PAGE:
By Victor Ochieng
When you come up with your own biblical story, you must be sure to have it backed up by some Bible principles, lest people see you as someone sent by the enemy. Fifteen years ago, Pastor Carlton Pearson stood before his congregation and made a declaration that hell doesn’t exist didn’t quite comprehend the impact the statement would have on his ministry.
Before making the controversial statement, Pearson’s ministry was blossoming; it was a bright super-nova; it was the talk of town. However, things turned around and the ministry went into a sudden downward spiral before falling flat and crushing. By creating and telling his own hell story, he ensured that his entire ministry was shattered.
The world being what it is, no one wanted to talk about him when he was down, except, of course, those who simply wanted to mock him for experiencing such a heart-wrecking fall.
But then again, there are some ‘failures’ who, out of nowhere, get the world’s attention. And that’s what happened to Pastor Pearson when a movie documenting his fall was released. That must have been what opened doors for him to get a few more interviews here and there.
When he recently sat down with 2 Works For You anchor Scott Thompson, he said, regardless of the fall, “he’s never felt healthier, happier and holier.”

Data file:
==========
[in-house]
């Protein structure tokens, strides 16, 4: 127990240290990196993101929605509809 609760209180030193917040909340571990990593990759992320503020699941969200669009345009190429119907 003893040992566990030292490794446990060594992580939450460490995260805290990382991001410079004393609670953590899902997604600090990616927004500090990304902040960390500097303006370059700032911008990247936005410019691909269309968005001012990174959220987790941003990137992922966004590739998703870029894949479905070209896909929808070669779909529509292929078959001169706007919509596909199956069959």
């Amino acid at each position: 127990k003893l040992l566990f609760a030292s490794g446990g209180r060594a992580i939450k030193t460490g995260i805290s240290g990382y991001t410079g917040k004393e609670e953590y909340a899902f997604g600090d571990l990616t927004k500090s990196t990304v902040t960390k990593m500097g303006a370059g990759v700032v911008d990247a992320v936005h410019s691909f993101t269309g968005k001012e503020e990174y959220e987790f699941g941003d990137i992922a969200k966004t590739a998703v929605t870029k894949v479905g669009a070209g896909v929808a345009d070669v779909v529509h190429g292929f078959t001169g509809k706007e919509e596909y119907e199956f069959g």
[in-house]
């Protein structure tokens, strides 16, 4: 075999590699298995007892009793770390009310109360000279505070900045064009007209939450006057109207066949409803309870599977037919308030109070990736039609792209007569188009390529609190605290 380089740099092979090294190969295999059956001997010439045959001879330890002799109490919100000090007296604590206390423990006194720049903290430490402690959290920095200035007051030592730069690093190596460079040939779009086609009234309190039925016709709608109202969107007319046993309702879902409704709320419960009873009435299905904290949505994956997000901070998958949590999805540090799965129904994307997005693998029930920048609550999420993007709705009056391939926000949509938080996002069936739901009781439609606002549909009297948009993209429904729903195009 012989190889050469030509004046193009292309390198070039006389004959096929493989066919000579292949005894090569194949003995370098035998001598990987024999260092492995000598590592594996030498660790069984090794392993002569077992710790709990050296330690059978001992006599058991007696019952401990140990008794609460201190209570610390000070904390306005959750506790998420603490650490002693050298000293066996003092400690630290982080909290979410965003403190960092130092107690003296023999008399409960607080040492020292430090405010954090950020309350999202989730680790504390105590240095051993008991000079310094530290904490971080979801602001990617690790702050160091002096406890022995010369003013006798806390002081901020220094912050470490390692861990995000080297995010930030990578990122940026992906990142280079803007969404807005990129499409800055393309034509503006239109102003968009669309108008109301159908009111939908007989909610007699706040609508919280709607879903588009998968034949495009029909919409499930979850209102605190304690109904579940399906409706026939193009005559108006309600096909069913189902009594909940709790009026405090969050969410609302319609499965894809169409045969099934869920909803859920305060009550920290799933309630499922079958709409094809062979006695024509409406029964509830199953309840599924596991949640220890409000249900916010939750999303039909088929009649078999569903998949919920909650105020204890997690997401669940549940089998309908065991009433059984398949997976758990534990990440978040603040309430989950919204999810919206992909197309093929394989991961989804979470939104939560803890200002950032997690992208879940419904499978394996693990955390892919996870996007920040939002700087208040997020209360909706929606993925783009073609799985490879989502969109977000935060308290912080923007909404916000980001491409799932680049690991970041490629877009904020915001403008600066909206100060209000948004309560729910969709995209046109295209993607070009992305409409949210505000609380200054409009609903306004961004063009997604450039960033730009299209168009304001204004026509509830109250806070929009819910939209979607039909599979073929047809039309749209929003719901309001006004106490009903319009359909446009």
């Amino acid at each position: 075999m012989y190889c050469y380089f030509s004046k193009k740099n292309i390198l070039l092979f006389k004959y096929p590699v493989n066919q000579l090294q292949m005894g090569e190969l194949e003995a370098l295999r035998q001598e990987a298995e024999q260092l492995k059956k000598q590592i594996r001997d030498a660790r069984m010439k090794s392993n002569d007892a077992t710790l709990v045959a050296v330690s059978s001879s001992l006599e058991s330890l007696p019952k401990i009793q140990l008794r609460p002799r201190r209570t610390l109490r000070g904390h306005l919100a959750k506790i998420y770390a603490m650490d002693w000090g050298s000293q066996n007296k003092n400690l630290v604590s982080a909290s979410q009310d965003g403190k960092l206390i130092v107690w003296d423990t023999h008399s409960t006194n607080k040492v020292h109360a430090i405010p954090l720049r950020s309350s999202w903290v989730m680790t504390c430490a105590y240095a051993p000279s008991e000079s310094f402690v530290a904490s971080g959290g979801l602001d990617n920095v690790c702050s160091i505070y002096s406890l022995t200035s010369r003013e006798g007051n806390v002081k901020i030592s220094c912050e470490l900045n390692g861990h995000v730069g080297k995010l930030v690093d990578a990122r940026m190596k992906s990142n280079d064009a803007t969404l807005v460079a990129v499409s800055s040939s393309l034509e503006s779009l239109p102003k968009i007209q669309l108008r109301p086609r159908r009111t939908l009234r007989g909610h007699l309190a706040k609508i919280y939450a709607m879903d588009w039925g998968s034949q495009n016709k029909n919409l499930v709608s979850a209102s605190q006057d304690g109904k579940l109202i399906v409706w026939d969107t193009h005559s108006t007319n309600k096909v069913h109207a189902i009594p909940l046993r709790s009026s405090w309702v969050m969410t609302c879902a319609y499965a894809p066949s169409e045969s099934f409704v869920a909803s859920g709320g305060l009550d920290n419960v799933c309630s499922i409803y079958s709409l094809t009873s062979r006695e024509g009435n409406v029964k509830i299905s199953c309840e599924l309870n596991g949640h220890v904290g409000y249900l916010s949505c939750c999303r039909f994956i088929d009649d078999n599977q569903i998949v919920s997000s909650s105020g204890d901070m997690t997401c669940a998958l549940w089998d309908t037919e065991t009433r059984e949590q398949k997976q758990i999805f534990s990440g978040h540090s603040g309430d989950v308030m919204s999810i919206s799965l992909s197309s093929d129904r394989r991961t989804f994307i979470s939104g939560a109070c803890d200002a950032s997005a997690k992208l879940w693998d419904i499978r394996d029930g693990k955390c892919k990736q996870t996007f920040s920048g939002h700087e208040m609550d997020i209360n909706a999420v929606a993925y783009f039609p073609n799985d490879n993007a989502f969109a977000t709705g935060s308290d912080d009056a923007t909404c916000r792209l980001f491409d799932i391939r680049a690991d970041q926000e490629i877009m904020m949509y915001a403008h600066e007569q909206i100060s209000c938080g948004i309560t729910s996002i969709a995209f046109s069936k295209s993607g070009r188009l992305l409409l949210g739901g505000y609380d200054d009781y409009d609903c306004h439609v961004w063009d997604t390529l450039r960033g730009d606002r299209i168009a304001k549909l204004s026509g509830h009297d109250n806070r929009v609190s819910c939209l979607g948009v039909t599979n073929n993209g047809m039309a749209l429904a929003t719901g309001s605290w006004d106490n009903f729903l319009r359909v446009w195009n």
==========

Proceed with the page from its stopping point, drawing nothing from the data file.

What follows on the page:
Pearson’s ministry was a skyrocketing one. He ministered to a congregation of 5,000 people every Sunday and had developed a great following across the globe. He pointed out that his mission was to bridge the gap between denominations and prepare a bride for Christ.
But that’s not all; he also held conferences that were very well attended and knew the right words to speak to his audience. As he puts it, he knew exactly what his audience wanted to hear.
One of the main reasons why Pastor Pearson managed to get many mainstream TV interviews and features was because he appeared like a legitimate voice that wanted to bring people to Christ. He was an accomplished minister with the ability to sway crowds through powerfully worded sermons.
The way he built Higher Dimensions Ministries, now called New Dimensions, amazed many. Besides his local congregation, the ministry went global, even as he also made it multifaceted in such a way that it catered for other community needs, including supporting unwed mothers, ex-offenders, counseling center, prison, and nursing outreach among many others.
But all that fell flat when he shared a message that his followers felt wasn’t right. Hell is real is the message his followers wanted to hear because that’s what the Bible talks about. Anything contrary to that meant he was serving the enemy.
If you would like to hear more about Pearson and his ministry, check out this link.